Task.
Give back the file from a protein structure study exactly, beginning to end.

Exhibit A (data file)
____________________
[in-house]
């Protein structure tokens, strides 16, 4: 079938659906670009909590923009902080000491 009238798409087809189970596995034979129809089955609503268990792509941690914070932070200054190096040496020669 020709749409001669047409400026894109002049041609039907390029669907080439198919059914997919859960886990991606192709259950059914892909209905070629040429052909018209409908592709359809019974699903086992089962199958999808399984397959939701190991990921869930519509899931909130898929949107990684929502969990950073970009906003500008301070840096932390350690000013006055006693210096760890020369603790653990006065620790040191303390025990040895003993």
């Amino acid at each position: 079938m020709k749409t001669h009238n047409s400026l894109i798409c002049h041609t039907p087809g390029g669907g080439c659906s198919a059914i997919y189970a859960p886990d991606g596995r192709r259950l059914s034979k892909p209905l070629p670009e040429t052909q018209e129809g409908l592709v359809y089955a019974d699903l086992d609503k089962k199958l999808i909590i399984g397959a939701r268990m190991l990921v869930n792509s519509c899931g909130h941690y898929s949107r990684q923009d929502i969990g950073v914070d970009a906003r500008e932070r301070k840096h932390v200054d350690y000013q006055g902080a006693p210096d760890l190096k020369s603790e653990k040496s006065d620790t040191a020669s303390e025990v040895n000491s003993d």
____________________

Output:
[in-house]
């Protein structure tokens, strides 16, 4: 079938659906670009909590923009902080000491 009238798409087809189970596995034979129809089955609503268990792509941690914070932070200054190096040496020669 020709749409001669047409400026894109002049041609039907390029669907080439198919059914997919859960886990991606192709259950059914892909209905070629040429052909018209409908592709359809019974699903086992089962199958999808399984397959939701190991990921869930519509899931909130898929949107990684929502969990950073970009906003500008301070840096932390350690000013006055006693210096760890020369603790653990006065620790040191303390025990040895003993």
């Amino acid at each position: 079938m020709k749409t001669h009238n047409s400026l894109i798409c002049h041609t039907p087809g390029g669907g080439c659906s198919a059914i997919y189970a859960p886990d991606g596995r192709r259950l059914s034979k892909p209905l070629p670009e040429t052909q018209e129809g409908l592709v359809y089955a019974d699903l086992d609503k089962k199958l999808i909590i399984g397959a939701r268990m190991l990921v869930n792509s519509c899931g909130h941690y898929s949107r990684q923009d929502i969990g950073v914070d970009a906003r500008e932070r301070k840096h932390v200054d350690y000013q006055g902080a006693p210096d760890l190096k020369s603790e653990k040496s006065d620790t040191a020669s303390e025990v040895n000491s003993d």